By Heather Hoch
By Eric Schaefer
By New Times
By Rachel Miller
By Eric Schaefer
By Heather Hoch and Lauren Saria
By Robrt L. Pela
By Heather Hoch
First, I learned there was no tooth fairy. Later, when I joined the work force, I discovered that the puritan virtues of diligence and hard work were not always rewarded.
And now I've found out that most downscale ethnic restaurants are not run by great refugee chefs who fled to America to prepare huge amounts of exquisite native specialties for less than the cost of a week-overdue library book.
It's unlikely I'll have my faith in the tooth fairy restored, since I've become one myself. And everyone in the downsizing 90s knows it's better to be the boss's lazy brother-in-law than a nose-to-the-grindstone employee.
But I may have to reassess my position on cheap ethnic places. Eliana's does serve large amounts of exquisite, native Salvadoran specialties, for about the cost of a three-week-overdue library book.
Even in its larger, brand-new digs, Eliana's still sports the traditional, laminated-wood, ethnic-restaurant look. A few posters of the homeland, a Salvadoran flag and a couple of colorful, cloth scenes of village life provide most of the visual stimulation.
But the food is what really grabs your attention.
It's served by a patient, friendly man, the cook's husband, who smoothly guides first-timers through unfamiliar territory.
We started off with soup of the day, alb¢ndigas, a big bowl of flavorful chicken broth, swimming with chunks of carrot, potatoes and an oversize meatball, that would fill up most nonprofessional bellies. Squeeze in some lemon to add some zip.
Don't pass up, under any circumstances, the outrageously good pupusas, corn masa patties stuffed with meat, beans and cheese. They've got a rich, homemade fragrance that's positively addicting. Those determined to gild the lily can spoon on the two tasty condiments at the table: a pungent tomato salsa and a vinegary chopped cabbage.
There are only two full-fledged main-dish dinner plates here. Mojarra frita is a whole, fried tilapia, an Arizona-farm-raised fish that's turned into quite a local industry. It's a mild, white-meat specimen, with not too many bones. A young server, aiding his father, thoughtfully asked if we preferred the head removed before its appearance at the table. We did.
It's a crispy critter, not in the least greasy, with a fresh, clean taste. It comes with undistinguished rice, beans and salad, but also with powerful, homemade corn tortillas, thick, aromatic disks that bear no resemblance to store-bought versions.
Pollo encebollado is the other choice, a hefty hunk of tender, fried chicken with all the fixings for $5.95. After you demolish it, you may long for a day of toil in the lower forty instead of behind a desk. It's filling, and requires some working off.
Rather than gorge on the rice and beans, though, spring for an extra three bucks and get the platter of thick-cut, fried yuca, a starchy, potatolike tuber that was obviously created to be dropped into a vat of bubbling oil. It may spoil you forever on French fries. One side order is plenty for two people.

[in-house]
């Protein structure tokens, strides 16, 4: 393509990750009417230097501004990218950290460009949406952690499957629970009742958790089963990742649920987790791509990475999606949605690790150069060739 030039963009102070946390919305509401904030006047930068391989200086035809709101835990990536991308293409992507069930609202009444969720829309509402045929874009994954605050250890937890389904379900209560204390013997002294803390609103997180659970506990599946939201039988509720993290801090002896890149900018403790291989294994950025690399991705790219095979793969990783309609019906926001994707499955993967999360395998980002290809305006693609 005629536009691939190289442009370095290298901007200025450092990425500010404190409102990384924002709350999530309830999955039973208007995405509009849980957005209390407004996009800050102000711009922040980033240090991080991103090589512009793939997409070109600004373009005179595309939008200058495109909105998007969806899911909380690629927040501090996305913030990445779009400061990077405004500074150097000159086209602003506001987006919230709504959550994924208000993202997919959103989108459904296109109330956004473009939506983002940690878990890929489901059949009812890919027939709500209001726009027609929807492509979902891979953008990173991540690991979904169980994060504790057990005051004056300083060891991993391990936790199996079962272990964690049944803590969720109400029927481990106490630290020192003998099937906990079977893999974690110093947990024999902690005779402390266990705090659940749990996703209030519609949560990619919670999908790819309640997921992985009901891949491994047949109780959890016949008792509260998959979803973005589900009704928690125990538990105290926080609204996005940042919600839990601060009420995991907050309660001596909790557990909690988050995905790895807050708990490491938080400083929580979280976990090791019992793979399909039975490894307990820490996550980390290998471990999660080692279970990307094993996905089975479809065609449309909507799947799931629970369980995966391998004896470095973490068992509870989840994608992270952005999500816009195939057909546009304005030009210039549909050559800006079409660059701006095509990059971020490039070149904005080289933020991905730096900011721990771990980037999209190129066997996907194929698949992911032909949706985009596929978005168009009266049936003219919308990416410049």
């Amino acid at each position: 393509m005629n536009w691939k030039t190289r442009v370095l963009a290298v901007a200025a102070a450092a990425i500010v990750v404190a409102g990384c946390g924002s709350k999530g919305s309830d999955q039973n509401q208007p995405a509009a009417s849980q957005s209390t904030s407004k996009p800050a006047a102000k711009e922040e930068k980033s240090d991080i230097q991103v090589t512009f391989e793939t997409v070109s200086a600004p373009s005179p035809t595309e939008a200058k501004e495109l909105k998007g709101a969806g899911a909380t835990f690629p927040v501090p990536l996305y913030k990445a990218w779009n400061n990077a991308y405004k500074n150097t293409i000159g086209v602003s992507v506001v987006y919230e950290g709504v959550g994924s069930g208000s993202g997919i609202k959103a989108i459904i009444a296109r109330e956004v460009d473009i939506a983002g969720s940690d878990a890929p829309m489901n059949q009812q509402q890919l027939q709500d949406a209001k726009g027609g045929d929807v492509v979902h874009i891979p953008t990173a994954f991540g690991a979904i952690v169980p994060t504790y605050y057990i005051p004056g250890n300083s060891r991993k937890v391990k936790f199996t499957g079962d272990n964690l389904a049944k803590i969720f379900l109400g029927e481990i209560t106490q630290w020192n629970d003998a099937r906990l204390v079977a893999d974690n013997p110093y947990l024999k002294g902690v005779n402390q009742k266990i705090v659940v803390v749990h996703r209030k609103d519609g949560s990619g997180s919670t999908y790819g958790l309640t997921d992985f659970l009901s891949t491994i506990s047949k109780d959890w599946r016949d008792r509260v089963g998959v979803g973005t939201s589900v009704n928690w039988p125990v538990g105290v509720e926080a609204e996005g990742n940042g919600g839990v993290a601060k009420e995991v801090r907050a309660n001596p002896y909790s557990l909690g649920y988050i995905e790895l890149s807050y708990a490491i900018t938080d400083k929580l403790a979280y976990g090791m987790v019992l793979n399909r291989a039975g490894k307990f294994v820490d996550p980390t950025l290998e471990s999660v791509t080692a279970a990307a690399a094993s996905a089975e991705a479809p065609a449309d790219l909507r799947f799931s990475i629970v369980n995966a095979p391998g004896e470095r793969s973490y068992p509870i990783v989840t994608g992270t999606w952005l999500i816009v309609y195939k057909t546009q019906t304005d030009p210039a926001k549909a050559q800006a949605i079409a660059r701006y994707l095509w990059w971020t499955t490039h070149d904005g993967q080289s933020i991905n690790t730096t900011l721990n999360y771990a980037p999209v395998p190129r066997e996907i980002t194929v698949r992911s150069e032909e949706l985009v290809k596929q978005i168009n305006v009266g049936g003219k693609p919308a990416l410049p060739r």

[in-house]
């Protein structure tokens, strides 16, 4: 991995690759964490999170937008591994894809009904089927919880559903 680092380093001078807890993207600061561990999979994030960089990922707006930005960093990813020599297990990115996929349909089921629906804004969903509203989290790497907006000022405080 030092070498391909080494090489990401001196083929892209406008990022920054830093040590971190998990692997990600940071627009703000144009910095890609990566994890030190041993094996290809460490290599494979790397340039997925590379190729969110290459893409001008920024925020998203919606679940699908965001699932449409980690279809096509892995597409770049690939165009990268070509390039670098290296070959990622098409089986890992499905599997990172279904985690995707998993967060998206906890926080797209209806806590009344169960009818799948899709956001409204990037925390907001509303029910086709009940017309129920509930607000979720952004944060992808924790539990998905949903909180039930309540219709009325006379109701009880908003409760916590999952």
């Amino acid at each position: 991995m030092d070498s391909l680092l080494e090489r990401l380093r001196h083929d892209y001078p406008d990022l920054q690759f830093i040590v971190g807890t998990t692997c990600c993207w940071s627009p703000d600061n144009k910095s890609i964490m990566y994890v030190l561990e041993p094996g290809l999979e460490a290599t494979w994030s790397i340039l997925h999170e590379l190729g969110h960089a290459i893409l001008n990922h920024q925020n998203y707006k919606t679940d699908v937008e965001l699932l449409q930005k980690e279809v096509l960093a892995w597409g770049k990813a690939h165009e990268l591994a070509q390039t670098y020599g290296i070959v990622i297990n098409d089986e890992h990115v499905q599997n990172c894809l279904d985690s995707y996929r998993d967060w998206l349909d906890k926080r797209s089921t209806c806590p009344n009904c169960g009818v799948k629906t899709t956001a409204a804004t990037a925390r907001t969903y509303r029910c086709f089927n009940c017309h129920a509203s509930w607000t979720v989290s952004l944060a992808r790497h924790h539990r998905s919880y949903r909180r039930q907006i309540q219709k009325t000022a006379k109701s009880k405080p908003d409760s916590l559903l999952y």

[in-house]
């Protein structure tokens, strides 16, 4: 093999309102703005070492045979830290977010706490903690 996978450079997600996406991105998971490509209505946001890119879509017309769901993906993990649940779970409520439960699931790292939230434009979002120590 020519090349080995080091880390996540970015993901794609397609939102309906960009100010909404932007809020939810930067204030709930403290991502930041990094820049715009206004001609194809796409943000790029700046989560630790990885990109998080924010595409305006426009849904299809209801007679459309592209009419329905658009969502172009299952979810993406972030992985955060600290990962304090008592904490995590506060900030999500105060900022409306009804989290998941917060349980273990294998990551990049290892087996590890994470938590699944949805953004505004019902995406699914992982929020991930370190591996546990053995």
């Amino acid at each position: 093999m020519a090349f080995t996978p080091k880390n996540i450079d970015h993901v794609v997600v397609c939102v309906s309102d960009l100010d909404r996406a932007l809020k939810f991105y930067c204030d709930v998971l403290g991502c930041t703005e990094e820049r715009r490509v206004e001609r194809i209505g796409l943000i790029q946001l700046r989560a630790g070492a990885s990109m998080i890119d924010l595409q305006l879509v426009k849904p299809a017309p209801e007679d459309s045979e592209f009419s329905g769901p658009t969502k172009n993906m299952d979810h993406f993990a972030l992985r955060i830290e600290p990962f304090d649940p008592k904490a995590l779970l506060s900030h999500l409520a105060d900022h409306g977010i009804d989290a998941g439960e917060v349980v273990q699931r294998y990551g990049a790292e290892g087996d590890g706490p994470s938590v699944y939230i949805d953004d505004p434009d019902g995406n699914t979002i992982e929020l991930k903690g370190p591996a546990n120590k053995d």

Even better is the dreamy pl tano frito, fried, ripe plantains lapped by colorful puddles of pur‚ed refried beans and thick, white cream. If there's such a thing as edible art, this is it.
There's a native dessert, quesadilla Salvadore¤a, an offbeat, grainy concoction made from corn. It's cheesy and a bit sweet, a pleasant way to finish up.
And diners not hooked on soda pop should slake their thirst with a cooling, freshly prepared drink of apple, pear and pineapple, pulpy with bits of fresh fruit. It's so refreshing, you'll almost be glad you were parched by triple-digit temperatures.
By itself, Eliana's won't revive lost faith in the Easter Bunny, honest politicians or American automobile manufacturers. But it keeps the flame of hole-in-the-wall ethnic gem alive.
Papa's Kitchen, 808 East Indian School, Phoenix, 279-5174. Hours: Monday through Thursday, 11 a.m. to 8:30 p.m.; Friday and Saturday, 11 a.m. to 9 p.m.
Papa's Kitchen, by contrast, would have to undertake significant capital improvements to reach hole-in-the-wall status. Its ramshackle storefront, in a ramshackle strip of ramshackle shops, doesn't hold out the prospect of epicurean delights within.
So much for appearances. There may be better meals in town, but they're not cheaper. And if there are cheaper meals, they're not better.
Look up the word "funky" in a dictionary and you'll probably see a picture of this joint's interior. A blaring television set, whirling fans to supplement insufficient air conditioning and some beat-up tables and chairs indicate that Papa hasn't been plowing profits back into plant and equipment. To be fair, though, most of the business is takeout.
Three charming, gaily colored paintings of middle Europe hint at the Hungarian foundations of Papa's cuisine. Two of the paintings feature bucolic village scenes. The third, possibly executed by American painter Grant Wood's Budapest cousin, could be called "Hungarian Gothic." It highlights a woman with sausages and a native hoisting a barrel of local wine.